The identity of Jacob’s wrestling partner remains a mystery. Is it God, as we often assume (even though the text never says that)? Is it one of Esau’s men, spying on enemy camp? Is it Jacob’s conscience, his own inner “demons” catching up with him?

Or maybe, the obscurity is intentional…inviting us to put ourselves in Jacob’s place…we who wrestle with so many things. Scripture and faith, certainly. Our own identities. Our families and clashes over differences in politics or beliefs. Even preserving our own institutions and denominational survival.

Then there’s the widow from Jesus’s parable – often labeled in study bibles and commentaries as “persistent,” which strikes me as far too tame. This widow is downright angry, as she wrestles against an unjust economic system and stubborn, callous leaders. In our own context, we might see her as the single parent who works multiple minimum-wage jobs to make ends meet, only one emergency away from financial collapse. Or as the teachers who picket, not because they don’t care about their students, but because they care maybe too much to let them go without basic resources, like a school library, special education teachers, or counseling services. We don’t need to look very far to know what it means to wrestle.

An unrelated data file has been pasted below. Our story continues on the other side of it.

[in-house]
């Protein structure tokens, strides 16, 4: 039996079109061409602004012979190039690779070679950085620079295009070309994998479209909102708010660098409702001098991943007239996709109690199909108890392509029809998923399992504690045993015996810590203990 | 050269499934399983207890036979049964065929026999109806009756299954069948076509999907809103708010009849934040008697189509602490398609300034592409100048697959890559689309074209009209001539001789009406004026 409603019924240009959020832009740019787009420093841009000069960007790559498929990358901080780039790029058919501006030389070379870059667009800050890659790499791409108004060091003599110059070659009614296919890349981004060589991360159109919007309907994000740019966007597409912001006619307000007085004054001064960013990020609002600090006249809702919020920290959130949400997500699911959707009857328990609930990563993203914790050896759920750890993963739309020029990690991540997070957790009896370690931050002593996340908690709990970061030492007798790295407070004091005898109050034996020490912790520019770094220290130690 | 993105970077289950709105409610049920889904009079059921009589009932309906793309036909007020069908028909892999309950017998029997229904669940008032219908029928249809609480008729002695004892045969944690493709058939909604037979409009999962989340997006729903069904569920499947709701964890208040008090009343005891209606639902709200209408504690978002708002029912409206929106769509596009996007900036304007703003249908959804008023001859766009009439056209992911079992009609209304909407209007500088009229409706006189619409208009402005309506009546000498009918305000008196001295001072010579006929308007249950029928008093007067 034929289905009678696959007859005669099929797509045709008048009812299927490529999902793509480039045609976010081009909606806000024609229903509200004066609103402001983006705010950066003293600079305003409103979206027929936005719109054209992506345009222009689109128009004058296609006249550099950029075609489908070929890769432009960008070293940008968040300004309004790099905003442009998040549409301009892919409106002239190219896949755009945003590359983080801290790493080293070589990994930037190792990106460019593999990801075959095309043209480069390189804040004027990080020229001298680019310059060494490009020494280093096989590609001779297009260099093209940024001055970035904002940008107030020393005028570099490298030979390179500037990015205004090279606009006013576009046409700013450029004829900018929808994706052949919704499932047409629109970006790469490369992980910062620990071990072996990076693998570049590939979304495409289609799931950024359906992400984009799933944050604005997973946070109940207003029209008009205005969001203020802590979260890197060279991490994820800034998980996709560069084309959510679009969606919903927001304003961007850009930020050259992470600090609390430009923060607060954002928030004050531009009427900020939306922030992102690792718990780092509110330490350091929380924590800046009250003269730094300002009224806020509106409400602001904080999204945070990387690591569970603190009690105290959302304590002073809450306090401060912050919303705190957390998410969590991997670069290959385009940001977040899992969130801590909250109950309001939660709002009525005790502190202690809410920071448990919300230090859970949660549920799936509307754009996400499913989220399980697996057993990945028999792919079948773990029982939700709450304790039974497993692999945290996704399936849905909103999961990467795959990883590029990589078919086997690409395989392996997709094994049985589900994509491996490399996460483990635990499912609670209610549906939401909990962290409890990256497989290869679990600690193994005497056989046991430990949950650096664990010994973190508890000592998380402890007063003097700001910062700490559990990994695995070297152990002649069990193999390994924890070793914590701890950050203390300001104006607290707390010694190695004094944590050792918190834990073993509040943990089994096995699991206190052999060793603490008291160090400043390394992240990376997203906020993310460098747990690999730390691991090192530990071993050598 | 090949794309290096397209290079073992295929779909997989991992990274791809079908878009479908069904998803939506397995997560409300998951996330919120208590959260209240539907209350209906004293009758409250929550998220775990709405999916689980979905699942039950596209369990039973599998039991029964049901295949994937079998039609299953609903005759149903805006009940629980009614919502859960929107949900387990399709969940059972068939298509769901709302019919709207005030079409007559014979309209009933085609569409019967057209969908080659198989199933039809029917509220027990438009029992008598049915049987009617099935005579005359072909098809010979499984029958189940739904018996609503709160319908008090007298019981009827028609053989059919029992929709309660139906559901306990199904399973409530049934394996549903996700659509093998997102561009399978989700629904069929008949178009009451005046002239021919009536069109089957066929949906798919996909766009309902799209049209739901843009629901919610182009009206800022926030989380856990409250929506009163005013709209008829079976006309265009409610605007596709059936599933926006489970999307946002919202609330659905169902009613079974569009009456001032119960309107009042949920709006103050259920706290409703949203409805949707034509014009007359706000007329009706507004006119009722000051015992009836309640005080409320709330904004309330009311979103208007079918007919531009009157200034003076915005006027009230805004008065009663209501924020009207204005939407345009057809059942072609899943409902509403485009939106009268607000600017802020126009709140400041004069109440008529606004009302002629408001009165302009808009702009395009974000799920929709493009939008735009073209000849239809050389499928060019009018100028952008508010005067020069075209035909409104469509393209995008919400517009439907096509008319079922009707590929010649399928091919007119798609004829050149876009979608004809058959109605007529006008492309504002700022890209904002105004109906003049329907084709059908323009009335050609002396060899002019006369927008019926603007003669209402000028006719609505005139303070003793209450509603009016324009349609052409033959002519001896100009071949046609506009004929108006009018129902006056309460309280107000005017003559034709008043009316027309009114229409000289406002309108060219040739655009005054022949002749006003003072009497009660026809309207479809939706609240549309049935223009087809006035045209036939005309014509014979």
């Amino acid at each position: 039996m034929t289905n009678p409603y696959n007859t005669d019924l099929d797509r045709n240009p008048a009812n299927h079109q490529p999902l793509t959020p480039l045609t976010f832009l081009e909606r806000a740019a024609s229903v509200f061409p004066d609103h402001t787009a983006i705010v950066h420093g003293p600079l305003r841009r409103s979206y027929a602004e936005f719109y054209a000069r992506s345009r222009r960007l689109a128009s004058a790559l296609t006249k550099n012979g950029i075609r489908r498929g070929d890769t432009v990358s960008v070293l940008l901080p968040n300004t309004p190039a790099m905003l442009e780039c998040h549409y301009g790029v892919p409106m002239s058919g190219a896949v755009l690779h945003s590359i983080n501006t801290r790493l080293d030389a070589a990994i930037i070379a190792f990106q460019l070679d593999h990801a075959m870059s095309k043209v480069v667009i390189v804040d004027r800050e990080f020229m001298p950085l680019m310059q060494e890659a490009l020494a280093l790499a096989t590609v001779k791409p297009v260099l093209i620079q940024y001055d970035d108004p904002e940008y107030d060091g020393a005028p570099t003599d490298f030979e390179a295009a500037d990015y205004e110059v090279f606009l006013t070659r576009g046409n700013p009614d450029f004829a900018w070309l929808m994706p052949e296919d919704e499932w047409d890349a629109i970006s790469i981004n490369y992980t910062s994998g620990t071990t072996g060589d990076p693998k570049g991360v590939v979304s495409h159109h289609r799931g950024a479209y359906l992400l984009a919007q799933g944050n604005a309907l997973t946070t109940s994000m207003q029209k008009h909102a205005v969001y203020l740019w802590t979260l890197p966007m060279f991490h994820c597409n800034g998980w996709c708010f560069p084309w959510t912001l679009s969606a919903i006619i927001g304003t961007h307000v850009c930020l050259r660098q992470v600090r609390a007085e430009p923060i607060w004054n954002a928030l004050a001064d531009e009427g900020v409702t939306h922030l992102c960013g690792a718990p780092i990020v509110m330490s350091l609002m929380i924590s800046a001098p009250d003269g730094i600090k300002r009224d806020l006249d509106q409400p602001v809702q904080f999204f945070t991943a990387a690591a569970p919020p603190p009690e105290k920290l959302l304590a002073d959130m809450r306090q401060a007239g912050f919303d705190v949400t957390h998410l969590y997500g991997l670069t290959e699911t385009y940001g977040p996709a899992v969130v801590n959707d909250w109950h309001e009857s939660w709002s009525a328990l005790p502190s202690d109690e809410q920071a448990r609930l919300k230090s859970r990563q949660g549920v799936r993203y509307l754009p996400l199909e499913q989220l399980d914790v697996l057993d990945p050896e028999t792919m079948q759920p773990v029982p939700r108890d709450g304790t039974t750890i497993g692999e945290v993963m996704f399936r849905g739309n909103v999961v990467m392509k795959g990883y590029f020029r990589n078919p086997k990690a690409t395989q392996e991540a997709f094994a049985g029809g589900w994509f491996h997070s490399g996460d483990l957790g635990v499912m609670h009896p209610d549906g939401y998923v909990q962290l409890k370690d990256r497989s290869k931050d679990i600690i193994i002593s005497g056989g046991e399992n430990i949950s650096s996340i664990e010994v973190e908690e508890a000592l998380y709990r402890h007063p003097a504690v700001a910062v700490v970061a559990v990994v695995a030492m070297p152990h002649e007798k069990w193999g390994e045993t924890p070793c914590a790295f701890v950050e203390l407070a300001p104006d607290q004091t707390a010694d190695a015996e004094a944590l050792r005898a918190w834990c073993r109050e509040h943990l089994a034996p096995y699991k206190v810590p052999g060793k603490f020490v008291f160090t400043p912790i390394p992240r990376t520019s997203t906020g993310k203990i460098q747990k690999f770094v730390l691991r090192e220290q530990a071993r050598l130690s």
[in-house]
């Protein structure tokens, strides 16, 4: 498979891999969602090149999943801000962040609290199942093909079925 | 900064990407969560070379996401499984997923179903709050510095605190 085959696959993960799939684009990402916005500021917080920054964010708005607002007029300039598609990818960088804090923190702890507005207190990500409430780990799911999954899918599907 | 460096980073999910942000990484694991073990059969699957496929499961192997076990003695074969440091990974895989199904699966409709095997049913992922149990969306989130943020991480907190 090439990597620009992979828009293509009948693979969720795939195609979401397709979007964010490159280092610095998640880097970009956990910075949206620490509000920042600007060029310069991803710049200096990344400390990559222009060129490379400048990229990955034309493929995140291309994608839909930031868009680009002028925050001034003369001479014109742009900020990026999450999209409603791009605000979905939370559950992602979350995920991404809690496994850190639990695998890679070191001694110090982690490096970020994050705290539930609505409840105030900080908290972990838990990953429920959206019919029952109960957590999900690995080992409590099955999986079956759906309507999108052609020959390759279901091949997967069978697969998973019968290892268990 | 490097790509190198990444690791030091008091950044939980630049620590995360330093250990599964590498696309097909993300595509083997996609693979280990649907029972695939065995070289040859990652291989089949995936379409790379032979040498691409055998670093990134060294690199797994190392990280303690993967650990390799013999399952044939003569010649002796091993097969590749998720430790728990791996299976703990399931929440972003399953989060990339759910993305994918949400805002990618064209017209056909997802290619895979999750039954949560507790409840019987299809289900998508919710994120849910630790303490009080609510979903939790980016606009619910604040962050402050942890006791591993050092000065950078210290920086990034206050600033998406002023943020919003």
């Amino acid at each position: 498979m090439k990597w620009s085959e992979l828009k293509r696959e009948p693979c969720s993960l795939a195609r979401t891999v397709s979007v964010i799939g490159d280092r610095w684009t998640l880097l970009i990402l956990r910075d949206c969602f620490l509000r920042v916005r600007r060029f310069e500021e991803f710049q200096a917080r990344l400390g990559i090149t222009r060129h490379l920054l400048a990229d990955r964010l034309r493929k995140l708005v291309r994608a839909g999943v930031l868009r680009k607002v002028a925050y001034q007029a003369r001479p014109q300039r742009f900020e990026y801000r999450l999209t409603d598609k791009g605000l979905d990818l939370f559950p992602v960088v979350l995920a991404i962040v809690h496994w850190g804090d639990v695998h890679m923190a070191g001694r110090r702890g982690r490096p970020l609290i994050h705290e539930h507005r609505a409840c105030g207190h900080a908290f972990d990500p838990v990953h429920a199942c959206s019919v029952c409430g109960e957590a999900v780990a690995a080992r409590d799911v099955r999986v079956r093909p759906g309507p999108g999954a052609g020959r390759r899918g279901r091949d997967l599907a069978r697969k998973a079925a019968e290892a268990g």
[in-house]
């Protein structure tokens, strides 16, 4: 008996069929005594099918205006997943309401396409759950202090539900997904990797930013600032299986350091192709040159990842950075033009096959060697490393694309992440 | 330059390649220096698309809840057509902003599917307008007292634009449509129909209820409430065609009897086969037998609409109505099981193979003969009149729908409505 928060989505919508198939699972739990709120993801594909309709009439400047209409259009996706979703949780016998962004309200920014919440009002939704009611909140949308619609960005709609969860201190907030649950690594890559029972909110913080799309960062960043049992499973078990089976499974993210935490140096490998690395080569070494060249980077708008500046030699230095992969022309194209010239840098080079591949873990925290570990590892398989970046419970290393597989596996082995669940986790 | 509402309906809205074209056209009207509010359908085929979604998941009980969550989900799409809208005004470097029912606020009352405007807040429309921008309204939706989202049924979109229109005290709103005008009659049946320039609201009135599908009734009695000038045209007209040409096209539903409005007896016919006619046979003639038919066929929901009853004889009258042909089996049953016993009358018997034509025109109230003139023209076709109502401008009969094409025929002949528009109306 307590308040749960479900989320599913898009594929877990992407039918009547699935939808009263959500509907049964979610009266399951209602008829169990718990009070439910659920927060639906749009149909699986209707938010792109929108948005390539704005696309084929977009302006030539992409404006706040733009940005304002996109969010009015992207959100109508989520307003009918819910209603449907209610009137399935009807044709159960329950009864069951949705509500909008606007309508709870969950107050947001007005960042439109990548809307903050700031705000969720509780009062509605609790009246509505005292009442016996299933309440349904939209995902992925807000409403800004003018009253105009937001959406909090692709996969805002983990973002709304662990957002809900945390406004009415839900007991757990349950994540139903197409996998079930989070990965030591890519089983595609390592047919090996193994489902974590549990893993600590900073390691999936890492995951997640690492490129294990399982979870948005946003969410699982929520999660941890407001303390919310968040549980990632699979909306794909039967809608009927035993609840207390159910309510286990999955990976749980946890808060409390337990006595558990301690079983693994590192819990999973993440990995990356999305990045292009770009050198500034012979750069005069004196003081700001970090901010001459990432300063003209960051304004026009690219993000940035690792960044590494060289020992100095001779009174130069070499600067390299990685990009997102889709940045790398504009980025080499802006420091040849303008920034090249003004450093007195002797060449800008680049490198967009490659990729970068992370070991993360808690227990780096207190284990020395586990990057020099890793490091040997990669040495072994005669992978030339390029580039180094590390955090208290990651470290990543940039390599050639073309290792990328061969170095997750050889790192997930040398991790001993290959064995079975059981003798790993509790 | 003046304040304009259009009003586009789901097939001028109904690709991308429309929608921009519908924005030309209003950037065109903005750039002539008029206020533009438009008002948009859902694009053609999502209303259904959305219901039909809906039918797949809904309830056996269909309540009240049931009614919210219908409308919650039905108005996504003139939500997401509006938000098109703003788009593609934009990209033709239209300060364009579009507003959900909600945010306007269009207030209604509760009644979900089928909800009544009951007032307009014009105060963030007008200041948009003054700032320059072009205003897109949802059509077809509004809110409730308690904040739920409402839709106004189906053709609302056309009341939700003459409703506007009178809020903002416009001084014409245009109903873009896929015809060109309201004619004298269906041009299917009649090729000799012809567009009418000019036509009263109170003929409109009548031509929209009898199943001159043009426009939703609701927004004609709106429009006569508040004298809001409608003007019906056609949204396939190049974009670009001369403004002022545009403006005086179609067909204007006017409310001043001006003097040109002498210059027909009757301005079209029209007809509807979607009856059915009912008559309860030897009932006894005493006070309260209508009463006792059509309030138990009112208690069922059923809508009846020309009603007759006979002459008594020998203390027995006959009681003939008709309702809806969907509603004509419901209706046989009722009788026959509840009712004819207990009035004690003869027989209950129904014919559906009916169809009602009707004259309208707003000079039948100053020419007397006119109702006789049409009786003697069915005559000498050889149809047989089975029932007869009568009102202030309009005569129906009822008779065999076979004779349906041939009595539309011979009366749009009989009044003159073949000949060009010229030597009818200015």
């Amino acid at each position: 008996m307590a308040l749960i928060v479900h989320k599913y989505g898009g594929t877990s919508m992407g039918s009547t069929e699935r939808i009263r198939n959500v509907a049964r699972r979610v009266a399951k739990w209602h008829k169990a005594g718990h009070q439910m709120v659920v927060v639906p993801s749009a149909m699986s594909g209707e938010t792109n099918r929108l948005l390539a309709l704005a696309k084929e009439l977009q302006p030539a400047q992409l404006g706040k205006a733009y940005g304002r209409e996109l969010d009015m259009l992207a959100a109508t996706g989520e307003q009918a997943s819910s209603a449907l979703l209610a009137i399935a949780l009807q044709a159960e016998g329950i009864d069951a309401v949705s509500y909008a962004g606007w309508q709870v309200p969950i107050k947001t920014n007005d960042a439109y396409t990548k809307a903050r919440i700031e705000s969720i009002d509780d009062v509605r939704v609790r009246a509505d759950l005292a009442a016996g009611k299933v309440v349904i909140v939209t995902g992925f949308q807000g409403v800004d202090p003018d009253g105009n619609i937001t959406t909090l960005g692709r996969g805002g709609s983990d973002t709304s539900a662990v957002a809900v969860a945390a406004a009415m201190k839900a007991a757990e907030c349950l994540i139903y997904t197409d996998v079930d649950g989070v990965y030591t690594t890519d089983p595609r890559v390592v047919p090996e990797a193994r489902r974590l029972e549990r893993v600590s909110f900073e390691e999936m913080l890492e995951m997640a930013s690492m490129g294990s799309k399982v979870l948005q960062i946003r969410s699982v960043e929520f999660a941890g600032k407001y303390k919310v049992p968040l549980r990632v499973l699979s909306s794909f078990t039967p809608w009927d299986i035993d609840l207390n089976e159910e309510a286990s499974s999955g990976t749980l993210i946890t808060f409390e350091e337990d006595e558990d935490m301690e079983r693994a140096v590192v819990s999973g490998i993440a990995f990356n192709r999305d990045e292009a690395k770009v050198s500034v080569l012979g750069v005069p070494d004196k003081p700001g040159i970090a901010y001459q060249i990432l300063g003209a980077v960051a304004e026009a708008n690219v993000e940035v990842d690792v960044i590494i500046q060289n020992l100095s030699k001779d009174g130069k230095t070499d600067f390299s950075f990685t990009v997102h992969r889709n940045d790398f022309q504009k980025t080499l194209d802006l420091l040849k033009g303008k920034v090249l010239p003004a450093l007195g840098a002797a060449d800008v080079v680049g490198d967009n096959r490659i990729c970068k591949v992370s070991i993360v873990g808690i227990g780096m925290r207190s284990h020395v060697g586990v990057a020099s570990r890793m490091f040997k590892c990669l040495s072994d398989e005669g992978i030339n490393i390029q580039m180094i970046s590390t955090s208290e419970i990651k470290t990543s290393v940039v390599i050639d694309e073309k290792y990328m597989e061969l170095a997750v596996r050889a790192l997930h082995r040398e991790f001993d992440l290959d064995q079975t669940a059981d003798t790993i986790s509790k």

In her recent book One Coin Found, Pastor Emmy Kegler writes about her own wrestling, as she struggled to reconcile her Lutheran faith with her queer sexuality. In the story of Jacob wrestling, she finds a way of encountering Scripture that acknowledges both the harm some have used it to inflict on LGBTQIA+ folks and, somehow, the balm it still offers us. With Jacob, she refused to give up. “There was a blessing in the story,” she writes, “and if I had to pin it down and sit on it until it cried uncle, I would do it. I would wait for the dawn, for Scripture to look me in the eye and say: You are not what everyone else says about you.